462.00R296/3983a: Telegram

The Secretary of State to the Chargé in Great Britain (Atherton)


165. Some time tomorrow the Secretary of the Treasury should reach London. He is arriving on the Mauretania. It will be possible to reach Mr. Mellon at Claridges Hotel or through the Guaranty Trust Company, Pall Mall Branch, in London. Without fail please make sure that the following confidential message from the Treasury Department reaches him tomorrow. You may find it advisable to get in touch with him on the Mauretania when it docks, in order to make sure of his address. You had better have him met at the Mauretania with a copy of this message if you have time.

The situation in Austria and Germany, from all the information we have, appears to be more critical than when you left. The situation is, however, still obscure. Your appraisal of the situation as it appears in London will be appreciated by the President. He will also appreciate your advice as to whether the time has come in your judgment to proceed along the lines we discussed. In spite of the inadequacy of our information, Young,28 Gilbert,29 and Harrison feel that we should. It has been decided by the President to postpone any action until he has had an opportunity to consult opposition leaders and until he hears from you. Harrison has been in constant communication with Norman, who is extremely pessimistic. On Sunday McGarrah30 cabled that his information from Berlin [Page 20] indicated that the Reichsbank had the situation well in hand and that the situation is not critical. For your confidential information Stimson talked to MacDonald by phone and asked whether we could do anything to help and how serious the situation was. MacDonald was not, I understand, very definite on either point. It would be well perhaps for you to see MacDonald. Of course you will see Norman. The President returns to Washington Thursday from his trip out West. Mills.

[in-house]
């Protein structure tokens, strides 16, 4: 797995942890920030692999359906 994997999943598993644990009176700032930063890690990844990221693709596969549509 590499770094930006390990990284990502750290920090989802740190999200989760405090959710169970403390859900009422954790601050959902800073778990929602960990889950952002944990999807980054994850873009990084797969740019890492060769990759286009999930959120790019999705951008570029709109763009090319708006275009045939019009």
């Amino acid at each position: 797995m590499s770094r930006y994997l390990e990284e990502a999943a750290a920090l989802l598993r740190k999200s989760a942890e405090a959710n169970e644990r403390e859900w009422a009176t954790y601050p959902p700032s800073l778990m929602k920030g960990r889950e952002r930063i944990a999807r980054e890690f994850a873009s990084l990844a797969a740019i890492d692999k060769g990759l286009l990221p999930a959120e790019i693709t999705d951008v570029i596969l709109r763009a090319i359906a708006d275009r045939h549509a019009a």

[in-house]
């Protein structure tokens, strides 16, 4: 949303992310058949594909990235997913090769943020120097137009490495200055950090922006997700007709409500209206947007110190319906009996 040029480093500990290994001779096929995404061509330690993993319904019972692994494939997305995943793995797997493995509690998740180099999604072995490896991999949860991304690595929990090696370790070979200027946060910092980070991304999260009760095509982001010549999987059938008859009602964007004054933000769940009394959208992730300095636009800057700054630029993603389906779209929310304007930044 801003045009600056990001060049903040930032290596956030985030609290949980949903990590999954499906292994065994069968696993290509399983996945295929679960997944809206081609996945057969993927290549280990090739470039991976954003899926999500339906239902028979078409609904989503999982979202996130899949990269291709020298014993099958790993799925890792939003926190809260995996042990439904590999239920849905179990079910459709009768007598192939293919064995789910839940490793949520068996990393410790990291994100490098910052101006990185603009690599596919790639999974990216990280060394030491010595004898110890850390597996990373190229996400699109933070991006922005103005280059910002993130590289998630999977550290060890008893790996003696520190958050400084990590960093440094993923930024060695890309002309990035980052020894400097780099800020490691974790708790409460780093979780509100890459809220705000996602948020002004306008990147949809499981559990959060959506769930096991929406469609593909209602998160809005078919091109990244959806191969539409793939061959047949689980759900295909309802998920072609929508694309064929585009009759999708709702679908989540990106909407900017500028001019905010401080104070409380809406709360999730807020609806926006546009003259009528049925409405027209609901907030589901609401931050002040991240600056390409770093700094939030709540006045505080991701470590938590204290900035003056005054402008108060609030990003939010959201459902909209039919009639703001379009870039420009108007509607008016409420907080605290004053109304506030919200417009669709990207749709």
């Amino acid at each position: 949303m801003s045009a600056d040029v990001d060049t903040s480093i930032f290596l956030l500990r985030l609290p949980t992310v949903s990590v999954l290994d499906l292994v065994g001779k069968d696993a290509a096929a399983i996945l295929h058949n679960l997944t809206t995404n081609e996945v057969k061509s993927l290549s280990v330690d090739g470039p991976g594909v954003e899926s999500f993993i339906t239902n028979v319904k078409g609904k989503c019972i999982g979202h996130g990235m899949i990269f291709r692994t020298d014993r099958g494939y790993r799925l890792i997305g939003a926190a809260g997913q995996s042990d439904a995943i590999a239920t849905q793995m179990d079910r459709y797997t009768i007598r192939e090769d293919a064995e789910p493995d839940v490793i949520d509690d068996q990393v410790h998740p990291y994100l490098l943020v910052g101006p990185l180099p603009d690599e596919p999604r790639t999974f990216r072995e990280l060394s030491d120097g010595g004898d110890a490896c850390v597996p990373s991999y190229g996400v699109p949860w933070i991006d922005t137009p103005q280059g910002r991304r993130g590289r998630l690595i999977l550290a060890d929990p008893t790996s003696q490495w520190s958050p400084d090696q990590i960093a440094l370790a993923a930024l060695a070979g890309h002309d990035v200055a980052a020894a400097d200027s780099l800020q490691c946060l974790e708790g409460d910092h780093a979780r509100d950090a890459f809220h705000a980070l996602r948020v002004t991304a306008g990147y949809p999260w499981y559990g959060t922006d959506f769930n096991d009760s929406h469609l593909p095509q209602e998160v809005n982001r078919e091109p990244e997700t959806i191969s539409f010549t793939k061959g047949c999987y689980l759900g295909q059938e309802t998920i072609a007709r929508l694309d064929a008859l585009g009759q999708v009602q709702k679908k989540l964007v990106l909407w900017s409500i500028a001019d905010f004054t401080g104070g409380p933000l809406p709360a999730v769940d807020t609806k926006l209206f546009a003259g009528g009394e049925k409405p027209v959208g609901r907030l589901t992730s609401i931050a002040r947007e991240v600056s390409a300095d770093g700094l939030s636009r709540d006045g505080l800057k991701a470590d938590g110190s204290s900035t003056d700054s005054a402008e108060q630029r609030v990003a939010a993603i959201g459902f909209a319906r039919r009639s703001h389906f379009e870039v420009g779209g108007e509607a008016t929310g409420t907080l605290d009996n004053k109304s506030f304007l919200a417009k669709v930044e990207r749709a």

1. Owen D. Young, Chairman of the Committee of Experts on Reparations, 1929.
  2. S. Parker Gilbert, Agent General for Reparation Payments, 1924–30.
  3. Gates McGarrah, President of the Bank for International Settlements.